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After the recess was roughly shaped to the contours of the washer, I drilled the hole for the bolt itself. Note: It’s important to do this after you use the hole saw bits, because a hole saw needs wood to “bite,” and would slip around dangerously if you were to drill the bolt hole first.
I repeated this for all six bolts on both sides of the spool, for a total of twelve new holes.
Loosely assemble: At this point, I replaced a couple of slats and loosely fit all of the bolts.
What I discovered was:
First, my measurements weren’t perfect, so some of the bolts were a tiny bit misaligned. Not a big deal – that’s why they invented hammers.
Second, the bolts were, in fact, long enough to work even when not sitting in slots. See, in moving the slats to the outside, I was increasing the overall height by about an inch, because I didn’t route out slots for them in their new positions out at the edge. Luckily there’s enough play in the threading and length of the bolts that I didn’t need to route a slot to make it all fit, but that might be worth doing if you have the tools and the inclination.
Careful not to smash my toes or fingers or skull or fine china or small pets, and happy that I wouldn’t have to go back and deepen all of the bolt hole recesses, I dropped the cumbersome assembly down onto its “bottom” for the next steps.
Add the boards: I placed the original “load-bearing” boards in groups near the big bolts. When tightened, the bolts “pinch” the boards for a nice strong joint. A few screws keep the boards in place.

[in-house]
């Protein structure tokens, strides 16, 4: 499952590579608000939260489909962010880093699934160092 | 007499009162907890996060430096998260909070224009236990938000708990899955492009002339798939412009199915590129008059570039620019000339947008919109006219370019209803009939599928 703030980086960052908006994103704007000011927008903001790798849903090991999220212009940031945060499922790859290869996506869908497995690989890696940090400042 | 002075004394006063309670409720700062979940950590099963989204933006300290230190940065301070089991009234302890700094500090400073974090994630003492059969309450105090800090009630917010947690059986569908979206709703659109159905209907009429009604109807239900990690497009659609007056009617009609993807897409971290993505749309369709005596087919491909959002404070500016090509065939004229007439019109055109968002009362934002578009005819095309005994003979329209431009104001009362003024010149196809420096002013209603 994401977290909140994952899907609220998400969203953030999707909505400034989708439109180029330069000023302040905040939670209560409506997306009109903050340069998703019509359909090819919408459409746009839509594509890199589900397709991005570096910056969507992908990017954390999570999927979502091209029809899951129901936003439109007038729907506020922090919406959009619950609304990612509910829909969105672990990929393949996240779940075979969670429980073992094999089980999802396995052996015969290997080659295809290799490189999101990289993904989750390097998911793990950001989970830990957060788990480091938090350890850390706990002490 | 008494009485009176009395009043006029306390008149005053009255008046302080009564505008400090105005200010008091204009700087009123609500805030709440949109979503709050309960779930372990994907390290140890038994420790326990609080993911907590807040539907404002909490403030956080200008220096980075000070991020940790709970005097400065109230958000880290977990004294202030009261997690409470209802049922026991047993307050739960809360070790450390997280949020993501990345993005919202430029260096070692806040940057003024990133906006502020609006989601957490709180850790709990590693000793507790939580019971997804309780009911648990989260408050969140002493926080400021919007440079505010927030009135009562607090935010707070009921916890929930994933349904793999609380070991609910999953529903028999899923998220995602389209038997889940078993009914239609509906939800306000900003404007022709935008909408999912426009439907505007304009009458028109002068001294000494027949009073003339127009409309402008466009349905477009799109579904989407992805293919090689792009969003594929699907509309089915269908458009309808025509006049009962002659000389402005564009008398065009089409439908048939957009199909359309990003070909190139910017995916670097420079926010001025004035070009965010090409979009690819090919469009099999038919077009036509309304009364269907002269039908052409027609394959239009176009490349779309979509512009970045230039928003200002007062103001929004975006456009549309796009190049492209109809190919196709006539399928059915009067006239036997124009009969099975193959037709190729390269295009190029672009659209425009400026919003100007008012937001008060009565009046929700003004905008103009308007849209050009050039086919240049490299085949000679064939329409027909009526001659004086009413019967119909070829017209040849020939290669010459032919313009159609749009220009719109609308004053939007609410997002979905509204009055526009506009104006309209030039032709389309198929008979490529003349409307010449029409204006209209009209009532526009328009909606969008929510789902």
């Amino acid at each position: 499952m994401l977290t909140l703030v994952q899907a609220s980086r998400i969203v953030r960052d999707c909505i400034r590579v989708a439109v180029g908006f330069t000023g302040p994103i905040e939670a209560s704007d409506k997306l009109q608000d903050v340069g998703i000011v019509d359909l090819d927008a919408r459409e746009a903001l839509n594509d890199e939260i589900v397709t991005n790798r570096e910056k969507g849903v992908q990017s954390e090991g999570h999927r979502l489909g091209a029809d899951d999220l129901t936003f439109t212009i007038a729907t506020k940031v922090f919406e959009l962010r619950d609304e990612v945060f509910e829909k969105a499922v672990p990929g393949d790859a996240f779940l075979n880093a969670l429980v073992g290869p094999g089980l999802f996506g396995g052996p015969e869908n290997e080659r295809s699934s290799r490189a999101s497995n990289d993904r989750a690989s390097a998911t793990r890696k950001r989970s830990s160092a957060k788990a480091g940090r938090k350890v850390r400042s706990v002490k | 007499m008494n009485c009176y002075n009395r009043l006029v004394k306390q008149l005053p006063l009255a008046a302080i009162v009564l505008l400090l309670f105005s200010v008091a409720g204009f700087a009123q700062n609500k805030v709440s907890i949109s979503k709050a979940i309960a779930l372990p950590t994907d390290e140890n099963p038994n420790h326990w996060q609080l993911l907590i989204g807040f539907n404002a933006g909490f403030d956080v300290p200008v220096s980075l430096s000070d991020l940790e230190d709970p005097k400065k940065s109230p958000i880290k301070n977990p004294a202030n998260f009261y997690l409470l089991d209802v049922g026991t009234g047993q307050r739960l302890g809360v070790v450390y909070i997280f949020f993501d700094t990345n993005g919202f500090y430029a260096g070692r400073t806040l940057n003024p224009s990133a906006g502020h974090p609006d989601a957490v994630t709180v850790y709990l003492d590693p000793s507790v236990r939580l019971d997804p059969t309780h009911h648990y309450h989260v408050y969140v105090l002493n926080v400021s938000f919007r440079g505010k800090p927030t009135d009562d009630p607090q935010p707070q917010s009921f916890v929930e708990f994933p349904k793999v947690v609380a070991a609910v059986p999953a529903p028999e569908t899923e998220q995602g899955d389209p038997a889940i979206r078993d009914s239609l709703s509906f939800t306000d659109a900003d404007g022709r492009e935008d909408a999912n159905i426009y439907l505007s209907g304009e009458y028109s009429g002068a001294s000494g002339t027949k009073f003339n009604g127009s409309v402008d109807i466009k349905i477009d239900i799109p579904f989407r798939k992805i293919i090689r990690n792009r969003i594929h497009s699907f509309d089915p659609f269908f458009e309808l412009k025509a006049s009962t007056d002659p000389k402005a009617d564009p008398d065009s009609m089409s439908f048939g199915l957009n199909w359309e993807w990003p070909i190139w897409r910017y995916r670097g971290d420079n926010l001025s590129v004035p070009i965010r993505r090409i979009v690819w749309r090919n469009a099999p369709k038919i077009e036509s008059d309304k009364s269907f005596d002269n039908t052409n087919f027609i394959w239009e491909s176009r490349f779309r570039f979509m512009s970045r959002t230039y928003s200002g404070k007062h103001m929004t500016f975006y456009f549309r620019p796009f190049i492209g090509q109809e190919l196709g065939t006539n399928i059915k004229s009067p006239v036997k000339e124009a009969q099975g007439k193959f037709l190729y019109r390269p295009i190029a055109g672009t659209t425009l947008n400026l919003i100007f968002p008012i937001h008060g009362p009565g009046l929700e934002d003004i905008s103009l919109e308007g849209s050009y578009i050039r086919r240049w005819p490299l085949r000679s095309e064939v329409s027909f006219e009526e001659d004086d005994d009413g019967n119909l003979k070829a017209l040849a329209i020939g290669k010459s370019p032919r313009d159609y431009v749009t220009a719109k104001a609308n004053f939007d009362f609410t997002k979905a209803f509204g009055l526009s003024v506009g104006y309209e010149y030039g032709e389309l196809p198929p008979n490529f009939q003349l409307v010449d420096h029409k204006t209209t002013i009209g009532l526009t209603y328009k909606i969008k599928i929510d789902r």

Various (mostly 1″x4″) slats harvested from palettes filled in the remaining gaps.
The door: It had to be big enough to comfortably reach inside the house for cleaning, egg-stealing, and such. And I was so impressed with the sturdiness, I ended up removing a bolt and making the door as wide as the span between the two adjacent bolts.
I started by tracing the arc onto some boards…
and sticking them together to make an assembly reminiscent of a rocking horse that rocked rather well and made me kind of want to make a rocking horse. But I didn’t.
I temporarily hung the rocking-horse-looking frame into place, accidentally putting the hinge on the right side when I meant to make the door open the other way.
I took it off and added more slats, so that it started to look like a medieval shield of some kind, and made me kind of want to make a medieval shield. But I didn’t.
In retrospect, I should not have maintained a nice arc; I should have flattened the arc where each slat touches it. That would have made attaching them much easier. You really should do that if you make one of these.
I hung the door and added a handle and a latch.
Fill and paint: The sides got a quick sanding and an even quicker coat of varnish. I filled the big internal gaps, painted the inside brown and the top green, and carved out a duck-sized entrance.
Since this house will be placed in a large aviary-like enclosure safe from raccoons and other predatory beasties, and since ducks don’t just sleep all night like chickens, the duck entrance didn’t need a door. So it didn’t get one.
It did get a ramp, though – made from palette wood and just sort of parked up against the duck door.
And that’s it! The ducks love it, and so does the occasional cat.
Thanks to mcraghead for this great project!